Our activities around machine learning tools continue to grow. We describe in this subsection only the approaches proposing new learning methodologies.

Monitoring with Machine Learning. The use of artificial intelligence techniques in monitoring is becoming an essential building block for the new techniques developed in recent years. In this context, we proposed an application in a specific use cases.

Multilabel scene classification has emerged as a critical research area in the domain of remote sensing. Contemporary classification models primarily emphasize on a single object or multiobject scene classification of satellite remote sensed images. These classification models rely on feature engineering from images, deep learning, or transfer learning. Comparatively, multilabel scene classification of Very High Resolution (VHR) images is a fairly unexplored domain of research. Models trained for single label scene classification are unsuitable for the application of recognizing multiple objects in a single remotely sensed VHR satellite image. To overcome this research gap, the current inquiry proposes to fine‐tune state of the art Convolutional Neural Network (CNN) architectures for multilabel scene classification. The proposed approach pre-trains CNNs on the ImageNet dataset and further fine‐tunes them to the task of detecting multiple objects in VHR images. To understand the efficacy of this approach, the final models are applied on a VHR data base: the UCMERCED image dataset containing 21 different terrestrial land use categories with a submeter resolution. The performance of the final models is compared with the graph convolutional network‐based model by Khan et al. From the results on performance metrics, it was observed that the proposed models achieve comparable results in significantly fewer epochs 22.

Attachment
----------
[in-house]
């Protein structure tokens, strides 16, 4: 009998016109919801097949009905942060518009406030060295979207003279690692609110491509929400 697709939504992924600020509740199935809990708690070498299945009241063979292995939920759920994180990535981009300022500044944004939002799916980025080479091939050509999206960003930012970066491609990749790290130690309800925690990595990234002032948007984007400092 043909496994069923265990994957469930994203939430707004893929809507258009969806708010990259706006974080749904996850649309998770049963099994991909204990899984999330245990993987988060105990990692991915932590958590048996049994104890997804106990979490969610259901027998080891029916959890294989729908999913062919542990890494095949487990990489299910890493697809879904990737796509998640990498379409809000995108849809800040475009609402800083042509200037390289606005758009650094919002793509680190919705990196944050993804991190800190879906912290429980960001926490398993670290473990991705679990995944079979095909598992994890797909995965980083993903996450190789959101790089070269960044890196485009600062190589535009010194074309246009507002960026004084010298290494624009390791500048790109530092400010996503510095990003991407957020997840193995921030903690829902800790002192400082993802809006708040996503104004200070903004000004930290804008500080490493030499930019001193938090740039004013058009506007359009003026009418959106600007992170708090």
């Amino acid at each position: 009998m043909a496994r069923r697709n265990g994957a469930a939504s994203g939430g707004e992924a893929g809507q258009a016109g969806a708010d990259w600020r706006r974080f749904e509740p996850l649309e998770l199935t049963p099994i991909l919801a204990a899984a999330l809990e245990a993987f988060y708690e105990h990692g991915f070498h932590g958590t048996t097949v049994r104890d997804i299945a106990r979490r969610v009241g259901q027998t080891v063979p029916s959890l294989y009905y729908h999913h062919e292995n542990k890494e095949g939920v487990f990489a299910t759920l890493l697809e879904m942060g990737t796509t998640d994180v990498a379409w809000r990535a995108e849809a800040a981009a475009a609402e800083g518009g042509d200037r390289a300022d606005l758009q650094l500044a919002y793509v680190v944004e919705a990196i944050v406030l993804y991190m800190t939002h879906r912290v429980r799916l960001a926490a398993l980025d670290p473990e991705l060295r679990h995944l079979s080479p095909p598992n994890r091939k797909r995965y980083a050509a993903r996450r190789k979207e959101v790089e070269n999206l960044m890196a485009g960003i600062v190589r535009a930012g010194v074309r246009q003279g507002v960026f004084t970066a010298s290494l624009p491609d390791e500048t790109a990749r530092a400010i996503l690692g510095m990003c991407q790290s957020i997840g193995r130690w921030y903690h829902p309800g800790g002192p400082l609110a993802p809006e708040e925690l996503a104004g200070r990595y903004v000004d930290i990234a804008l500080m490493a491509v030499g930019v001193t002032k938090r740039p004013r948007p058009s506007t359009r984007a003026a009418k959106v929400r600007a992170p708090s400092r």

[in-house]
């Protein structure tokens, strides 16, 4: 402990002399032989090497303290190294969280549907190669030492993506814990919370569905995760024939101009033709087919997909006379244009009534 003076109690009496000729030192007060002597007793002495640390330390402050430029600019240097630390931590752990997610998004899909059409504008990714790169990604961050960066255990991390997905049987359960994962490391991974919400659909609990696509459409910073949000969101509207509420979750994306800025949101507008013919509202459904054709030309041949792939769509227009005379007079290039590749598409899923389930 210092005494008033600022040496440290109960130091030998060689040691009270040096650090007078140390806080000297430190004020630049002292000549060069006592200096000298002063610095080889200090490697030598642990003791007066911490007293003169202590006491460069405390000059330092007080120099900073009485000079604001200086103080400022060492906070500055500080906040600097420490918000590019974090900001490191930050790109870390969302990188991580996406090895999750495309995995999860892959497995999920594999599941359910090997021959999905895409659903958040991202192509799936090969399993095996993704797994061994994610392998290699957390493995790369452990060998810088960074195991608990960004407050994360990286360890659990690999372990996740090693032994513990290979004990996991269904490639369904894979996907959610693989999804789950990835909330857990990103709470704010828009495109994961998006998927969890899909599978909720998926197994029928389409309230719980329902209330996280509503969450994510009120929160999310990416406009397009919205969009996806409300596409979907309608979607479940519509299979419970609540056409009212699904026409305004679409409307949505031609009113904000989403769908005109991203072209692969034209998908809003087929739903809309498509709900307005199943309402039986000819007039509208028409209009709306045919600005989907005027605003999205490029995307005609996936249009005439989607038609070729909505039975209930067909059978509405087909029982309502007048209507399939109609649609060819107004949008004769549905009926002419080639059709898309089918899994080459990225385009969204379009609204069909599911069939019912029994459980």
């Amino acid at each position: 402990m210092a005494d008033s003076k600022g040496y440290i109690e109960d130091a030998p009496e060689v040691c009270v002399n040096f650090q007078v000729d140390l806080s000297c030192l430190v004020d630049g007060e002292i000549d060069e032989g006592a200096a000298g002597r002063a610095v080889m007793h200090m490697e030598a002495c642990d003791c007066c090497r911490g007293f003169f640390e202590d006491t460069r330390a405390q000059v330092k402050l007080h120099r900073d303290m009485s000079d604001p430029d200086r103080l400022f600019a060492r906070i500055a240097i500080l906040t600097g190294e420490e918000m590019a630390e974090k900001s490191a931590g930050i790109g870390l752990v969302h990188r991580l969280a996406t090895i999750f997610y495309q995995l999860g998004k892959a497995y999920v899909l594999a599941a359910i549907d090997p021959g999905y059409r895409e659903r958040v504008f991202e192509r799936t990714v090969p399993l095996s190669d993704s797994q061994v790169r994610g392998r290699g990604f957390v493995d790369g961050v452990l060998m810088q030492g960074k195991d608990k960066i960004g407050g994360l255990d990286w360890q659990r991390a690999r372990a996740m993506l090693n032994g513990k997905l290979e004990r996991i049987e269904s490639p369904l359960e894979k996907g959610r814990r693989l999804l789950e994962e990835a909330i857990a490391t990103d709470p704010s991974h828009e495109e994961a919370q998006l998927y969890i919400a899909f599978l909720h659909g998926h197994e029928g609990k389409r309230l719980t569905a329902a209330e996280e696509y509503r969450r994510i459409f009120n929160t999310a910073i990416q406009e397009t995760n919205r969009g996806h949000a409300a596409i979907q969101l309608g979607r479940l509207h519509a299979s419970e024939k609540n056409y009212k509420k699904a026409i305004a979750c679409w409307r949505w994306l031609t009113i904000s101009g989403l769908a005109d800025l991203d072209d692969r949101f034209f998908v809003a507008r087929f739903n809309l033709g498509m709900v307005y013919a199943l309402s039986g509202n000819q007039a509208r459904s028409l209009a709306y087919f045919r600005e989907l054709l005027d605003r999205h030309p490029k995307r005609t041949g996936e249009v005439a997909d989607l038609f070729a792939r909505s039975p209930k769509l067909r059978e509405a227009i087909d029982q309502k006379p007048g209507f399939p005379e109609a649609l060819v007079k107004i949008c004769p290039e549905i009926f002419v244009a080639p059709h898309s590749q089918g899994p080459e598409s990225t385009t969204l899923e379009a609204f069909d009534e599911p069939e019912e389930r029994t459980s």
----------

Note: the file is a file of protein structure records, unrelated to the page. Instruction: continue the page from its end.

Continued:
Mixing Reservoir Computing end Evolutionary algorithms. Reservoir Computing models are a class of recurrent neural networks that have enjoyed recent attention, in particular, their main family, Echo State Networks (ESNs). These models have a large number of hidden-hidden weights (in the so-called reservoir) forming a recurrent topology. The reservoir is randomly connected with fixed weights during learning: only readout parameters (from reservoir to output neurons) are trained; the reservoir weights are frozen after initialized. Since the reservoir structure is fixed during learning, only its initialization process has an impact on the model’s performance. In 32, we introduce an evolutionary method for adjusting the reservoir non-null weights. The evolutionary process runs on the frequency space corresponding to a Fourier transformation of the weights. This allows to reduce the dimension of the space where learning takes place. We combine an evolutionary search in the Fourier space with supervised learning for the readout weights. The resulting algorithm, called EvoESN (Evolutionary ESN), obtains promising results modeling two well-known problems of the chaotic time-series area.